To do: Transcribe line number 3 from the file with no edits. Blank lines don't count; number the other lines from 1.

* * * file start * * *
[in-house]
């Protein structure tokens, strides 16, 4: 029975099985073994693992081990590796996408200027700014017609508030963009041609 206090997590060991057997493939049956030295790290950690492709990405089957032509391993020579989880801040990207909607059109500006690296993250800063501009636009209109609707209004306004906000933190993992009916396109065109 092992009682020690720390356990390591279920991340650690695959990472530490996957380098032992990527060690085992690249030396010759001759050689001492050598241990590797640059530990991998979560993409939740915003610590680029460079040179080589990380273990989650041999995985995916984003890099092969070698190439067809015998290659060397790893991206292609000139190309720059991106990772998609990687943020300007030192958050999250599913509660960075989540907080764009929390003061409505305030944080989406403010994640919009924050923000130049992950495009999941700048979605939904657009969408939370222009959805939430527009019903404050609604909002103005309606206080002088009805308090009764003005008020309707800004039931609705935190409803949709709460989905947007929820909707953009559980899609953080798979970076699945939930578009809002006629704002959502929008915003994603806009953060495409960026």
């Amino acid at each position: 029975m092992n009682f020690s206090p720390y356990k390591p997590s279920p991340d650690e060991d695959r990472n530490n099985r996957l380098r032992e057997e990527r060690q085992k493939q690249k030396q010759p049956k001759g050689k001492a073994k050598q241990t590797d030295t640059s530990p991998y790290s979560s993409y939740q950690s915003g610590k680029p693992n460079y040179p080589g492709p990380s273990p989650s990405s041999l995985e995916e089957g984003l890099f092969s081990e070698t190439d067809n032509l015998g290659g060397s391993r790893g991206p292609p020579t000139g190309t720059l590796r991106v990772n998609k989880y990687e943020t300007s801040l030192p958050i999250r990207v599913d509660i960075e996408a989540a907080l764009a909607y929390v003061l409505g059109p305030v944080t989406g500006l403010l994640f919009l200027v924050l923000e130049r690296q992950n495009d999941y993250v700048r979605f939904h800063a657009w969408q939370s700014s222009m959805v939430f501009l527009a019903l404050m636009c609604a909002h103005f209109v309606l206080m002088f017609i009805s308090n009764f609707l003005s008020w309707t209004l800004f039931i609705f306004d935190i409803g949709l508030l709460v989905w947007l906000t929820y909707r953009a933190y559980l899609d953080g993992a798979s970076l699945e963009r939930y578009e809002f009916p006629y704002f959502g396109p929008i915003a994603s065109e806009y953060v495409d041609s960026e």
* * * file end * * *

């Amino acid at each position: 029975m092992n009682f020690s206090p720390y356990k390591p997590s279920p991340d650690e060991d695959r990472n530490n099985r996957l380098r032992e057997e990527r060690q085992k493939q690249k030396q010759p049956k001759g050689k001492a073994k050598q241990t590797d030295t640059s530990p991998y790290s979560s993409y939740q950690s915003g610590k680029p693992n460079y040179p080589g492709p990380s273990p989650s990405s041999l995985e995916e089957g984003l890099f092969s081990e070698t190439d067809n032509l015998g290659g060397s391993r790893g991206p292609p020579t000139g190309t720059l590796r991106v990772n998609k989880y990687e943020t300007s801040l030192p958050i999250r990207v599913d509660i960075e996408a989540a907080l764009a909607y929390v003061l409505g059109p305030v944080t989406g500006l403010l994640f919009l200027v924050l923000e130049r690296q992950n495009d999941y993250v700048r979605f939904h800063a657009w969408q939370s700014s222009m959805v939430f501009l527009a019903l404050m636009c609604a909002h103005f209109v309606l206080m002088f017609i009805s308090n009764f609707l003005s008020w309707t209004l800004f039931i609705f306004d935190i409803g949709l508030l709460v989905w947007l906000t929820y909707r953009a933190y559980l899609d953080g993992a798979s970076l699945e963009r939930y578009e809002f009916p006629y704002f959502g396109p929008i915003a994603s065109e806009y953060v495409d041609s960026e």